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Do you need IVF if you have PCOS?

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3 fertility expert(s) answered this question

Answer from: Kate Davies, RN, BSc (Hons), FP Cert

Nurse, Independent Fertility Nurse Consultant & Coach at Fertility Industry Consultancy & Podcast Co-Host
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The majority of ladies don’t need IVF if you have PCOS, you just need to start ovulating regularly and that can be done by looking at your lifestyle, making some changes to your lifestyle. What’s really important to know is that if you’re overweight with PCOS, sadly many women are overweight with PCOS. By just losing 5 percent of your body weight, you can start to spontaneously ovulate again which is a really good thing. So you might need, if you’re not ovulating, some treatment with ovulation induction medication to help you ovulate regularly, but the majority of women don’t need IVF. However if you have been trying to conceive for a very long time and you feel like you’ve tried so many different things, you might get to the point where IVF is your next option and that is something you should discuss really carefully and in great detail with your doctor.

Answer from: Sibte Hassan, MBBS, FCPS, MRCOG, MSc

Gynaecologist, Fertility specialist and Gynaecologist at London Womens Clinic
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The response to that question would be that just because they have got PCOS is not the reason that they need IVF or IVF is the first line fertility treatment modality for them. They would be assessed like anybody else. On the basis of their age, we know that their egg reserve is going to be on the higher side always, we would assess for how long they have been trying, if it is a heterosexual couple trying for natural conception or if it is a single woman then that’s a different scenario, we then look for other medical problems, we look for their tubal functions and we look for whether they are using partner sperm or donor sperm – so, all those factors would come into play in decision making. IVF would come at some point in the fertility journey but not as the only factor and the first line step just because they have got PCOS.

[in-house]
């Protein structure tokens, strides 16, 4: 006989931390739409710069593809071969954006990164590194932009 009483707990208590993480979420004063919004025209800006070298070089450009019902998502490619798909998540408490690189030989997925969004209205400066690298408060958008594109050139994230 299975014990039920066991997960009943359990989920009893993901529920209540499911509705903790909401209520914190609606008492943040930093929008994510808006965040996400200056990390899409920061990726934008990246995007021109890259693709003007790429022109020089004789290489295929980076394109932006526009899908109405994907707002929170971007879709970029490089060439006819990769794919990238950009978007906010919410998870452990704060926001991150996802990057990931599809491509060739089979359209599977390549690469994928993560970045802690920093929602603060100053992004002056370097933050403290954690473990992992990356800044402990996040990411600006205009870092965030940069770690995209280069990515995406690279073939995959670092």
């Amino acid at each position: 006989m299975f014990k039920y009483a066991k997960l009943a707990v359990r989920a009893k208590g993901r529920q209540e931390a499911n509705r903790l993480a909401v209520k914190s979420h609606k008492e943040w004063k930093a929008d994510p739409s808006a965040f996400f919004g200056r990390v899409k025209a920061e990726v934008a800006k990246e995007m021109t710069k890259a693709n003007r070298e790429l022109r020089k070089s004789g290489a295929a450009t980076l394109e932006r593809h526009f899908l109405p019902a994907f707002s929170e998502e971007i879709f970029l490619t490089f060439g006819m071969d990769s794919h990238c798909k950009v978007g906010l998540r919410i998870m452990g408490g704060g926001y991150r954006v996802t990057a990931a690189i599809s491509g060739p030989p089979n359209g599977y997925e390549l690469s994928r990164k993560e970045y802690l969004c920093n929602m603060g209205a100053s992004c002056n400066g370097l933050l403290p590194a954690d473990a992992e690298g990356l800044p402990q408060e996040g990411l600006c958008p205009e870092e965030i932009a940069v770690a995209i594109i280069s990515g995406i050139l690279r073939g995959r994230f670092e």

Answer from: Moses Batwala

Gynaecologist, Clinical Director, Consultant Gynaecologist and Fertility Specialist Sims IVF
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In my books, the vast majority of women with Polycystic Ovarian Syndrome do not need IVF to get pregnant, as 50% of women with PCOS, if you manage to get them to ovulate just by losing weight and dieting, and they start to develop regular periods, 50% of them will get pregnant within six within when having regular intercourse with their partner, that’s as long as their partner has a good and normal sperm count, and they’re having regular unprotected intercourse. For those who are not able to have regular periods just by losing weight and dieting. For those who need to have to go into Clomiphene or Tamoxifen or Letrozole, again, 50% of those patients alone within six months will conceive and have a child if they’re having regular intercourse, and their partner has a normal sperm count. So by far, the vast majority of women with Polycystic Ovarian Syndrome do not need IVF, and even those ones who are not ovulating with the tablets, can ovulate if you use the FSH injection for one, and also laparoscopy with ovarian drilling, again, a good number will start to ovulate, will start to have regular periods and start to ovulate with those measures. And so it’s the only minority who are unable to get pregnant either because all of those other measures fail to get them to have regular periods, or they just can’t conceive naturally, because as I said, it would be less than 50% of each of those different categories, who would then proceed to require IVF. I would estimate anywhere between maybe 15 to 20% of women with Anovulatory PCOS, Polycystic Ovarian Syndrome does require IVF. Okay, so 15 to 20% Maximum.

About this question:

Is IVF necessary for PCOS?

Problems with ovulations are top reasons for difficulties with natural conception. PCOS is a condition where ovulation is irregular or absent. How is it treated then?

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Fertility Road Magazine
The only magazine devoted to IVF and donor conception!​
15 articles & 68 pages of "All About IVF"